This easy-to-use glossary will help you translate and define some of the botanical, horticultural and landscaping terms used on this site.
Click on a letter to view terms & definitions.
EARLY BLOOMING (DAYLILIES)
Having an early flowering time, typically in late June.
The outer edges of a daylily's tepals. They can be smooth, ruffled, pie crust, or picotee.
The term "evergreen" literally means ever-growing or having persistent foliage. Evergreen daylilies continue growing year-round in mild climates that do not experience below freezing temperatures in winter. Though they attempt to grow continuously in colder, northern climates, freezing temperatures interrupt their growth cycle. In very cold climates, evergreen daylilies essentially stop growing completely in the winter. In transitional climate, where the soil does not remain continuously frozen through the entire winter, evergreen daylilies may continue to sprout new growth on warmer days.
In northern gardens, evergreen foliage dieback progresses as the temperature drops. Unlike dormant daylilies, the evergreen types do not shed their foliage at a particular time. Each leaf on an evergreen fan tries to keep on growing. Usually only foliage tips show damage at first. Freeze damage subsequently causes dieback further down the leaves into the clump. Unless cut to the soil line, evergreen daylily clumps will often show green foliage for several inches above the plant crowns even in mid-winter. While the dead foliage on dormant daylilies dries out and decays over winter, freeze-damaged evergreen foliage is often mushy and slow to dry and decay. In the north, a clump of evergreen daylilies in mid-winter is a pile of greenish-brown mush.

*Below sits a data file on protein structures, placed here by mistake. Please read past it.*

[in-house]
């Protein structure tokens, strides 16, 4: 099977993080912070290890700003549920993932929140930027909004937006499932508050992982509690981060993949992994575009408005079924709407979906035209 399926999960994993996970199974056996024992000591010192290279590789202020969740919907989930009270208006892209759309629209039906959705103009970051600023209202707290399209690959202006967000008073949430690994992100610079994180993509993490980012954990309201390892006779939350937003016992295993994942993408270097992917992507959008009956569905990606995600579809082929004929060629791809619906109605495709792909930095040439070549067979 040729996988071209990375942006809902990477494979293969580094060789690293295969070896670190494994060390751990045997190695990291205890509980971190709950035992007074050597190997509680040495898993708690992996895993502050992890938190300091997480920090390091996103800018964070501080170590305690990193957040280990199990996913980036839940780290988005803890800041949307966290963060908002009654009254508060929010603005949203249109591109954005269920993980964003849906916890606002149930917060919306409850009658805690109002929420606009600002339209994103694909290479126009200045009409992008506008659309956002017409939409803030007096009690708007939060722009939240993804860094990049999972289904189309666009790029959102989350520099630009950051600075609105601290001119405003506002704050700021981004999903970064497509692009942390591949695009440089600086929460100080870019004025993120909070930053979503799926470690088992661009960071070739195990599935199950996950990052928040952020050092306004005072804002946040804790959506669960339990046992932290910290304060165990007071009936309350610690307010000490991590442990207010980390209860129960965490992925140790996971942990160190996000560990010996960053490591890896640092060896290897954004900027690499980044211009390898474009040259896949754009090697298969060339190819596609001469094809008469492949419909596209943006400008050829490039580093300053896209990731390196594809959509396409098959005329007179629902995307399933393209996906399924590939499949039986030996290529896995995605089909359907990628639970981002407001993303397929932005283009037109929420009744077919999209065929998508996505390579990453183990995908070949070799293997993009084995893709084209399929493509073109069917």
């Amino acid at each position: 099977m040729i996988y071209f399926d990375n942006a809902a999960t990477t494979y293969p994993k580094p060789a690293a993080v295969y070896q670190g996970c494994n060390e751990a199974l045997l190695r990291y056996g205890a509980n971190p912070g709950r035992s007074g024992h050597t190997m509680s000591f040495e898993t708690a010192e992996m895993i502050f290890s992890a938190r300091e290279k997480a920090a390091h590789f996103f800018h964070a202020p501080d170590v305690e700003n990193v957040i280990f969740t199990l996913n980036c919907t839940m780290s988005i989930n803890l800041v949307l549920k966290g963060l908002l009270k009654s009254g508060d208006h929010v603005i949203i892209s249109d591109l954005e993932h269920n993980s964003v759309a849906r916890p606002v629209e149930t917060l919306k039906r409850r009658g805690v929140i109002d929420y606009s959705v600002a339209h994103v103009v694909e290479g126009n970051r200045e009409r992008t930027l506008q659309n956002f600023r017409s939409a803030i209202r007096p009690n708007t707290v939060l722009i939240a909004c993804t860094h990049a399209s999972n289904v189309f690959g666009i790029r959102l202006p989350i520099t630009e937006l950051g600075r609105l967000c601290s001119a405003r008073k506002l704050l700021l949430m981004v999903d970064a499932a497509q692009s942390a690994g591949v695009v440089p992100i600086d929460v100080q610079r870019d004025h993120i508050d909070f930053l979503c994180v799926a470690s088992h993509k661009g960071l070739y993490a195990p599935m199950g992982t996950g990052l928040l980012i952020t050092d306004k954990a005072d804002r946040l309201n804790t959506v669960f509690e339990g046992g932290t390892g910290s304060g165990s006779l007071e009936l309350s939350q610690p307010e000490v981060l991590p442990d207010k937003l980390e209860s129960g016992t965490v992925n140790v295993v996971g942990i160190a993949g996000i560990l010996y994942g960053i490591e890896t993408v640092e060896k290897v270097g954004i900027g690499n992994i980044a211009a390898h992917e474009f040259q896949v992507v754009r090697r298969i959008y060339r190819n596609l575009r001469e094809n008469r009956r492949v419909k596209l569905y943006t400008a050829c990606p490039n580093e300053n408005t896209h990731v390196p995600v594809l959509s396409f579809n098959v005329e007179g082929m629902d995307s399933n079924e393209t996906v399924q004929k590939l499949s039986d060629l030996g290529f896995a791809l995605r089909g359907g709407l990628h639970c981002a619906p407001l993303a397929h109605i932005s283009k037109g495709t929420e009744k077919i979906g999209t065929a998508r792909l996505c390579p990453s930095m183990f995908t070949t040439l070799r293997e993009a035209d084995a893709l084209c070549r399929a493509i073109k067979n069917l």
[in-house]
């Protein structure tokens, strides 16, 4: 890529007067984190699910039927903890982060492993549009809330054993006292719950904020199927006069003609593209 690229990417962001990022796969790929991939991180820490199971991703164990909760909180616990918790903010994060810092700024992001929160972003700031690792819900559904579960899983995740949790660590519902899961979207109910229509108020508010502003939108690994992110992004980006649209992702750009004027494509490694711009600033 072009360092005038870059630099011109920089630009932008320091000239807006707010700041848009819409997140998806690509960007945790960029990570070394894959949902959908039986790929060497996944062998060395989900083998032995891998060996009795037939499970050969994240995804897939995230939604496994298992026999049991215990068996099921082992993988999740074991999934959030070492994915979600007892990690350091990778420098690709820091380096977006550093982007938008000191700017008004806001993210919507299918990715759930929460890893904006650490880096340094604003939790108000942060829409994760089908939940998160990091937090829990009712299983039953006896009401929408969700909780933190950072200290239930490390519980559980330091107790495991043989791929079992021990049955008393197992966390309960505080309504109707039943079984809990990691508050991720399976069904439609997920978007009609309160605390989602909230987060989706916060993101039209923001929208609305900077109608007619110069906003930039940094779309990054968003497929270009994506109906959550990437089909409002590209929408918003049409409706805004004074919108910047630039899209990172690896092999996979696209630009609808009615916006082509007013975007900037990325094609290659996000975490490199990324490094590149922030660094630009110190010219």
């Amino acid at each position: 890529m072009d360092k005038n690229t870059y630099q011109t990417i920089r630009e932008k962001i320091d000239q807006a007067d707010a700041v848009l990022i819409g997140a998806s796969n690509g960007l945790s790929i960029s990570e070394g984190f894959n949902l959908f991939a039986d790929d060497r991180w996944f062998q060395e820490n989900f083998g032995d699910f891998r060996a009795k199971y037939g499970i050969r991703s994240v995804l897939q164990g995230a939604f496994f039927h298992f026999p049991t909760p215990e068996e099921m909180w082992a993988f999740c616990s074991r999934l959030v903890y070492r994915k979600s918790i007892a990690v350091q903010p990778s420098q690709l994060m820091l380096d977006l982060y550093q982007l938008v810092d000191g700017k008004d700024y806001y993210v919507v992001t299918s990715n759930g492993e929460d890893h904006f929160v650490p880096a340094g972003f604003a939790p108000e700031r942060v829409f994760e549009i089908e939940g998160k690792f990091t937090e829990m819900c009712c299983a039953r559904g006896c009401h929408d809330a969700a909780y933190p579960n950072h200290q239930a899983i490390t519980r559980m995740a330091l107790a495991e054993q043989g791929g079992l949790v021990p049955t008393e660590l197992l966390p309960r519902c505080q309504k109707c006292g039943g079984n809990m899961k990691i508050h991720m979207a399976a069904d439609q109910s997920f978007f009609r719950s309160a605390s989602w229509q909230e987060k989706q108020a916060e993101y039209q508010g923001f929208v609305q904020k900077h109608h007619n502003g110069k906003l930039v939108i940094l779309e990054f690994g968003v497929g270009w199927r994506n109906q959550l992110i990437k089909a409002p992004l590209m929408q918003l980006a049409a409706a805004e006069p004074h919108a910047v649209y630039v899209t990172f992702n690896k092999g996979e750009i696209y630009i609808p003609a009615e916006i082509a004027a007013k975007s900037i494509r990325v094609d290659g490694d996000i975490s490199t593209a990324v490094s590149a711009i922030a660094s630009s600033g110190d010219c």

Unlike dormant daylilies, the evergreen types do not form foliage buds on their crowns during the winter. Rather, in the spring, an evergreen daylily resumes growth from the center of its foliage stump, sloughing off any old foliage as they grow.
EXTENDED BLOOM (Daylily)
A term used to describe a daylily that remains fully open for an extended period of time, usually 16 hours or more. This characteristic is highly desirable in a cultivar.
EYE AND EYEZONE (Daylily)
A darker colored area just above the watermark on both the petals and the sepals.
The eye of a daylily is usually circular, although hybridizers have produced substantial variation in its shape, color intensity, and width in recent years.